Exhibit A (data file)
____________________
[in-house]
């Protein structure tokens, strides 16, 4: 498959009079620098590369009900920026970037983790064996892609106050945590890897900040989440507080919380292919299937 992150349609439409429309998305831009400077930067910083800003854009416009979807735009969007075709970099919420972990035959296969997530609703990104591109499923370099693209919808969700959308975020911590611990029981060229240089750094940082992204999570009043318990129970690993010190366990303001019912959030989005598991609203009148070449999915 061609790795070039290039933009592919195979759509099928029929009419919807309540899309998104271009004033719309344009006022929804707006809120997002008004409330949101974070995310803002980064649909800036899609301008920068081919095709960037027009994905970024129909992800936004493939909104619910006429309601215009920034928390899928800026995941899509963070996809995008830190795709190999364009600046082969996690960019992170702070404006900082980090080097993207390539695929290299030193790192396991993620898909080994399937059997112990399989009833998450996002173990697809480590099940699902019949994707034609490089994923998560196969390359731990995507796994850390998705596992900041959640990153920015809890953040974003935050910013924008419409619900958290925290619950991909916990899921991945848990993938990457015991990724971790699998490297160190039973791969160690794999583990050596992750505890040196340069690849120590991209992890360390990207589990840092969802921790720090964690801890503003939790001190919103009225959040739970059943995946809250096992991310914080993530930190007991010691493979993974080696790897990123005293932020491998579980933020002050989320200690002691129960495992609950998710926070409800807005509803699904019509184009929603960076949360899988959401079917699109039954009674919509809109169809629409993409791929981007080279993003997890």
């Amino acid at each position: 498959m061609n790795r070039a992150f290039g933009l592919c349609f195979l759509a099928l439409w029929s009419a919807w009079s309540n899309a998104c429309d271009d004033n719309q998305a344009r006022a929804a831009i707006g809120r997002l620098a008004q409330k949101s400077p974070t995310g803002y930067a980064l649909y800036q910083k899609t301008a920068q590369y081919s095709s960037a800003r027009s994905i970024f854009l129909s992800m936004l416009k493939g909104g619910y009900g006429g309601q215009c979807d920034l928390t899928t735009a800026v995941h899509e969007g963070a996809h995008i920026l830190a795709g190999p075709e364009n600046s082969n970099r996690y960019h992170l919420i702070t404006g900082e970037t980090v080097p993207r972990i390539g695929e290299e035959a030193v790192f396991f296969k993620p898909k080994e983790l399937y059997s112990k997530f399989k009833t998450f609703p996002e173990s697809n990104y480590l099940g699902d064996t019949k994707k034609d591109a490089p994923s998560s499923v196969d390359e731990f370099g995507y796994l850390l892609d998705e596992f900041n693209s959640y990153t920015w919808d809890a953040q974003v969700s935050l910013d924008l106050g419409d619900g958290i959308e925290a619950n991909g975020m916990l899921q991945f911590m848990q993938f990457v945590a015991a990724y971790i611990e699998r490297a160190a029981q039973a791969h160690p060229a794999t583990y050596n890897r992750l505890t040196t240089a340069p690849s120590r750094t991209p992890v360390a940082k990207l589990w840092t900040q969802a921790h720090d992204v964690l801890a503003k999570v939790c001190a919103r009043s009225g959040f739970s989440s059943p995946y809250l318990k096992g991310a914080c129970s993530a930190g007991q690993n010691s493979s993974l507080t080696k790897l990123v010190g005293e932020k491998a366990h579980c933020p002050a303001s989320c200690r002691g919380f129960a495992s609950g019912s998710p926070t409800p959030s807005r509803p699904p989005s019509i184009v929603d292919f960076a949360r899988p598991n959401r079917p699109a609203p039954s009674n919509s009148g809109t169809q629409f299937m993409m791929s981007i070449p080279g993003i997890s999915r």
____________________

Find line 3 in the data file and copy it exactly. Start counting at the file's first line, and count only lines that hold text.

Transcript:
């Amino acid at each position: 498959m061609n790795r070039a992150f290039g933009l592919c349609f195979l759509a099928l439409w029929s009419a919807w009079s309540n899309a998104c429309d271009d004033n719309q998305a344009r006022a929804a831009i707006g809120r997002l620098a008004q409330k949101s400077p974070t995310g803002y930067a980064l649909y800036q910083k899609t301008a920068q590369y081919s095709s960037a800003r027009s994905i970024f854009l129909s992800m936004l416009k493939g909104g619910y009900g006429g309601q215009c979807d920034l928390t899928t735009a800026v995941h899509e969007g963070a996809h995008i920026l830190a795709g190999p075709e364009n600046s082969n970099r996690y960019h992170l919420i702070t404006g900082e970037t980090v080097p993207r972990i390539g695929e290299e035959a030193v790192f396991f296969k993620p898909k080994e983790l399937y059997s112990k997530f399989k009833t998450f609703p996002e173990s697809n990104y480590l099940g699902d064996t019949k994707k034609d591109a490089p994923s998560s499923v196969d390359e731990f370099g995507y796994l850390l892609d998705e596992f900041n693209s959640y990153t920015w919808d809890a953040q974003v969700s935050l910013d924008l106050g419409d619900g958290i959308e925290a619950n991909g975020m916990l899921q991945f911590m848990q993938f990457v945590a015991a990724y971790i611990e699998r490297a160190a029981q039973a791969h160690p060229a794999t583990y050596n890897r992750l505890t040196t240089a340069p690849s120590r750094t991209p992890v360390a940082k990207l589990w840092t900040q969802a921790h720090d992204v964690l801890a503003k999570v939790c001190a919103r009043s009225g959040f739970s989440s059943p995946y809250l318990k096992g991310a914080c129970s993530a930190g007991q690993n010691s493979s993974l507080t080696k790897l990123v010190g005293e932020k491998a366990h579980c933020p002050a303001s989320c200690r002691g919380f129960a495992s609950g019912s998710p926070t409800p959030s807005r509803p699904p989005s019509i184009v929603d292919f960076a949360r899988p598991n959401r079917p699109a609203p039954s009674n919509s009148g809109t169809q629409f299937m993409m791929s981007i070449p080279g993003i997890s999915r």